By Yael Splansky
“The Eternal further said to me, ‘I see that this is am k’shei oref, a stiff-necked people’ ” (Deuteronomy 9:13).
We’ve been called worse. But what does it mean to be “stiff-necked”?
Usually when someone has a stiff neck, it is through no fault of one’s own and that person is the one who suffers. Taken literally, “stiff-necked” could describe the Jewish People after an injury was inflicted upon them. Some days (or centuries) the resulting physical pain is excruciating and other times it is manageable, but either way the suffering must be endured until something eases.
However, most of the commentators throughout the ages understand “stiff-necked” to refer not to the body of the Jewish People, but to its character. Most teach that it was not a condition imposed upon us from the outside, but a circumstance of our own choosing. Where the commentators differ, however, is in their opinions as to whether being stiff-necked is an ugly trait to be reviled or a sign of strength to be admired.
On the one hand, Rashi and Sforno note that one who is stiff-necked cannot turn his face to the left or right. He is inflexible and therefore unwilling to consider different points of view. “They turn the stiff back of their necks toward those who would rebuke them and refuse to listen” (Rashi on Exodus 34:9). “Hence there is no hope that they will repent, but follow the stubbornness of their hearts as before” (Sforno on Exodus 32:9). After the building of the Golden Calf, God refers to the People Israel as am k’shei oref.Despite the warnings and rebukes from Moses and the prophets who follow, this stiff-necked people is not faithful to its God. The people are susceptible to idolatry and too stubborn to change their ways.
Commenting on am k’shei oref, Nachmanides agrees that being stiff-necked is a negative trait, but suggests that, nevertheless, it can earn positive results. He explains: “God is in their midst because they are a stiff-necked people” (Ramban on Exodus 34:9). Throughout the years of wandering in the wilderness, the People Israel was like a rebellious, wayward child, always getting into trouble. If we had not been so wild in the open spaces of the desert God may have simply sent an angel to accompany us on the way, but like a loving and concerned Parent, God drew even nearer, kept an even closer watch on us. Because we are a stiff-necked people, we require even more of God’s attention and care. And God does not give up on us. Dr. Karen Minden, founder of the Pine River Institute, recently came to my synagogue to help parents better understand the risky behaviors of their teenagers. She taught that rebelliousness is linked to immaturity, but when redirected it can lead to great inner strength.
In his nineteenth century commentary, Eitz Yosef, Rabbi Chanoch Zundel of Bialystok concludes that God’s tireless devotion to Israel during its teenage years of rebellion in the wilderness eventually paid off. The negative character trait became positive as soon as Israel matured enough to receive the responsibilities of Torah. “Once the Israelites committed themselves to the Torah, they would stubbornly resist any attempts to turn them away from it.” Once the covenant was struck, stiff necks kept us from turning away from God; stiff necks keep us from bowing down to false gods. At Sinai, fierce resistance turned into fierce loyalty. Aging parents rejoice when they live to see their most rebellious child become their most attentive child. Jewish educators laugh when they live to see the most rebellious religious school student grow up to become a rabbi. A stubborn streak can become a rare and honorable mark of loyalty. “A stubborn people may be slow to acquire a faith, but once it has done so, it never relinquishes it.” (Gersonides [Ralbag] on Exodus 34:9) Is there danger or protection in being stiff-necked? Is it a sign of arrogant irreverence or admirable faith and loyalty? Rabbi Yitzchak Nissenbaum lived and died in the Warsaw Ghetto. He saw that the attribute of stubbornness could be both shameful and admirable, but that ultimately its virtue far surpasses its detriment. Rabbi Nissenbaum imagines Moses defending Israel before God, saying: “True, they once built the Golden Calf, but now they are prepared to surrender their very souls for God and Torah. There will come a time when they will suffer torture, they will have to withstand severe trials, but because of their obstinacy, they will not relent” (Aaron Yaakov Greenberg, Itturei Torah, Sefer Sh’mot [Tel Aviv: Yavneh Publishing House, 1995], pp. 269–270).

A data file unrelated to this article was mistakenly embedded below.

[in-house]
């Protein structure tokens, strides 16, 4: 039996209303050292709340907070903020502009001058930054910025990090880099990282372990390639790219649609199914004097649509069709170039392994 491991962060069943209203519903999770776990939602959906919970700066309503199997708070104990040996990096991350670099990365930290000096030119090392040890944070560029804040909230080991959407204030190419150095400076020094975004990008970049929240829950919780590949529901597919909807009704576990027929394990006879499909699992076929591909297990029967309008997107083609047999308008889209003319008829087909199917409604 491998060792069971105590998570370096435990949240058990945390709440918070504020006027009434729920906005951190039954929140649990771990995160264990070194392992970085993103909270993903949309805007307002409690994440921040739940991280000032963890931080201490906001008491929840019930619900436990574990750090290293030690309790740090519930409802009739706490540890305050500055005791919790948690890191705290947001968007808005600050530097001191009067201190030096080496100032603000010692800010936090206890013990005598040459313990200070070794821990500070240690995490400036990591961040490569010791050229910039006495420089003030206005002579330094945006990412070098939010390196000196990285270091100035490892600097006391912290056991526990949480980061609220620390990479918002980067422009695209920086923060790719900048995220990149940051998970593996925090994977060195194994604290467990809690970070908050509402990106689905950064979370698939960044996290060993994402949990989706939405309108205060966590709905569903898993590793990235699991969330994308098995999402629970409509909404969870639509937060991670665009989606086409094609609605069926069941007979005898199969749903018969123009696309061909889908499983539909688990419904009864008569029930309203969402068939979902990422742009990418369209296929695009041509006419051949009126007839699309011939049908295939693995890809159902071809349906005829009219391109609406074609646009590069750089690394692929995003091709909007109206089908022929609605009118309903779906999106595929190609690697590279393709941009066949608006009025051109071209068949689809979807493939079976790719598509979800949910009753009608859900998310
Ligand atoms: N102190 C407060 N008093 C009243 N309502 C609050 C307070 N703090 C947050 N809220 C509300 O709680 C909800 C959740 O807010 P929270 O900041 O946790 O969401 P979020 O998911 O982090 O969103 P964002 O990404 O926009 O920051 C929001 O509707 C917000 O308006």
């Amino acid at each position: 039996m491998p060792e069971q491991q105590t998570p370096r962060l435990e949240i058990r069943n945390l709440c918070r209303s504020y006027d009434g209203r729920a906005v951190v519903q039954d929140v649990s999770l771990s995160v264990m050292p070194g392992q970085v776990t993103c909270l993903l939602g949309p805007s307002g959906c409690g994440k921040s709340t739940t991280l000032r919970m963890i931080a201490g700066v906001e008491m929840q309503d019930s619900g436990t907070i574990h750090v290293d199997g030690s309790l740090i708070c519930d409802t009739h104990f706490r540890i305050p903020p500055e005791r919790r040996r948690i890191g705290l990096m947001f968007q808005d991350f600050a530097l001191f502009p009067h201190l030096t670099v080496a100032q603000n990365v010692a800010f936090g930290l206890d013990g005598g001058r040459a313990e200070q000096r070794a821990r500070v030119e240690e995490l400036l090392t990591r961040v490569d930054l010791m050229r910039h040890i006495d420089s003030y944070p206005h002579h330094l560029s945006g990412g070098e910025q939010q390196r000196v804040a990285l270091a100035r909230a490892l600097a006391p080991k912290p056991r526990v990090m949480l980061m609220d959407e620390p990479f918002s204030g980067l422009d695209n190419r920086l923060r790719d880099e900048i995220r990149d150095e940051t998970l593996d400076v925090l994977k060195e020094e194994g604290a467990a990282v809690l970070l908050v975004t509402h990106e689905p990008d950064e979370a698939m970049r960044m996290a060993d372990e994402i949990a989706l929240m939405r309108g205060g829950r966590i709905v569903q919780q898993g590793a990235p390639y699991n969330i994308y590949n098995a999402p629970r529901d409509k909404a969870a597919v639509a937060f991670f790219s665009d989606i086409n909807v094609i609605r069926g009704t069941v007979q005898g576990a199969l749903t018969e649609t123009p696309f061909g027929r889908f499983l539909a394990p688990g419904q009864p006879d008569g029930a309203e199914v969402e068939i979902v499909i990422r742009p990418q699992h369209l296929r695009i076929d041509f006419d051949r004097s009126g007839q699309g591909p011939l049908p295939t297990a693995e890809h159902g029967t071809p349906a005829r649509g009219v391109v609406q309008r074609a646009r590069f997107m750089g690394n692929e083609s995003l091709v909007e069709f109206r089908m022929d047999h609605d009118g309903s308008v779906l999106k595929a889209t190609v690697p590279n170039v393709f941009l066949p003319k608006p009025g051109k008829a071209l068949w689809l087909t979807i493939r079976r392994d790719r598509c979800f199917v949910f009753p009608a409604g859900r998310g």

It can be argued that stubbornness leads to nothing but a pain in the neck; and that to be a Jew means to constantly look to the right and the left, to consider every angle of possibility, to be flexible and adaptable to new realities. On the other hand, it can be argued that obstinacy has been the secret of our survival throughout the millennia; and that to be a Jew means to “stick your neck out” for what you believe is right. It’s hard to know when to heed the serious warnings of Rashi and Sforno and when to take up the noble challenge of Rabbi Chanoch Zundel and Gersonides. But these choices are ours to make. With our God-given ability to discern one circumstance from another, with our God-given Torah to guide us, and with our God-given task to do what is good and just, let us “lift up our heads” (after Psalm 24:9) and choose wisely day by day.
For Rabbi Nissenbaum’s teaching about Jewish survival as a sacred act of stiff-necked faith, see Emil L. Fackenheim, To Mend the World (New York: Schocken Books, 1982), p. 223.
Rabbi Yael Splansky is an associate rabbi of Holy Blossom Temple in Toronto, Canada. She is the editor of Siddur Pirchei Kodesh, the chair of the Reform Rabbis of Greater Toronto, and a fourth-generation Reform rabbi.